Two government vehicles were caught in separate traffic accidents over the weekend.

While the government is looking at minimising costs, it is yet to curb the misuse of government vehicles under public officers' care.

Well placed sources say they saw the driver of the white hilux with the vehicle at the Club Flamingo in Chinatown in the early hours of Saturday. The driver was said to be intoxicated.

The local police’s national traffic center says they are investigating the traffic accident involving a government owned white Toyota Hilux opposite the Solomon Motor gas station in Honiara on 17 April 2021 while there were no formal reports yet on the second accident on the outskirts of west of Honiara.

Director of the National Traffic Department Superintendent Fredrick Satu says, “The Hilux was travelling in the easterly direction when approaching towards the Yacht club intersection opposite to Solomon Motor when the vehicle accidently veered off road by climbing up the middle lane island and crashed onto an electric street light.”

The hilux was allocated to the Ministry of infrastructure Development but used by the National Emergency Operations Center as a delivery vehicle for those in quarantine.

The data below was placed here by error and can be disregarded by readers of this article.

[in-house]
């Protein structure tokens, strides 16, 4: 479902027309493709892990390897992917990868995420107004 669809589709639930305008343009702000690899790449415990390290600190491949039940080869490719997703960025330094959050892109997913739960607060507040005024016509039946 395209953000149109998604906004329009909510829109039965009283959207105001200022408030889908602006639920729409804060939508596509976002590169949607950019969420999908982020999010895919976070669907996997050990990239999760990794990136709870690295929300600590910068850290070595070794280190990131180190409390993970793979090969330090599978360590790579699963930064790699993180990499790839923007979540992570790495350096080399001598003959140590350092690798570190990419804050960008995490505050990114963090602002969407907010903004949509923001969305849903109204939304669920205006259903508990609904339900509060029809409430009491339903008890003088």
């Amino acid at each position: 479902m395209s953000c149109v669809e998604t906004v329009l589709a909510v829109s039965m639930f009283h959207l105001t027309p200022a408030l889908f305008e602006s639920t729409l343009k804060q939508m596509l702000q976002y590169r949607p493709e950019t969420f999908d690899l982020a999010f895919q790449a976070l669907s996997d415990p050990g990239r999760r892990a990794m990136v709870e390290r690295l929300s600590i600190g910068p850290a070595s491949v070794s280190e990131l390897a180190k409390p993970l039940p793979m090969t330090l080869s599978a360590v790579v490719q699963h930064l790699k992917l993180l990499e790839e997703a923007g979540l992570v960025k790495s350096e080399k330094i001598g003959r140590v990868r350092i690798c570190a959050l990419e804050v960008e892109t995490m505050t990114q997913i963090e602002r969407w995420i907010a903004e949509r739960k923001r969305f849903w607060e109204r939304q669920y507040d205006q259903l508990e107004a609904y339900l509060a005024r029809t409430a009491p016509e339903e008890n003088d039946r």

Meanwhile Superintendent Satu in a press statement says the driver of the vehicle was taken to Central Police Station watch house, arrested and placed in police custody.

“The suspect was released from police custody and taken to Kukum Traffic Centre. He was formally charged for careless driving contrary to section 40(1). Cap 131 and presence of alcohol in person’s blood contrary to section 43A (1) (a). Cap 131 of Road Transport Act”, Mr. Satu says.

The Public Service Act clearly stated that all government’s vehicles and plants shall be held under the charge of the permanent secretary.

The Act also stated that Responsible officers shall ensure that vehicles and plants hired by them are used economically and only on official duty except when specifically authorised otherwise by general orders. The Act also stated that the Responsible Officer shall be held responsible for any misuse of vehicle in his charge.

The increasing number of traffic accidents by government officers are becoming a concern for the general public. Many have taken to social media to share their grievances saying this is a waste of taxpayers money. Some questioned whether the officers are also eligible to garage the vehicles overnight. A former government officer implicated in such an incident in the past says the government must be fair when executing their orders.

10 years ago, the number of government vehicles through its fleet at MID was 450. The cost of such a hilux caught in the accident would have been more than SBD$200,000. Most government ministries are expected to minimise costs as alluded to in ministers comments in parliament on the budget.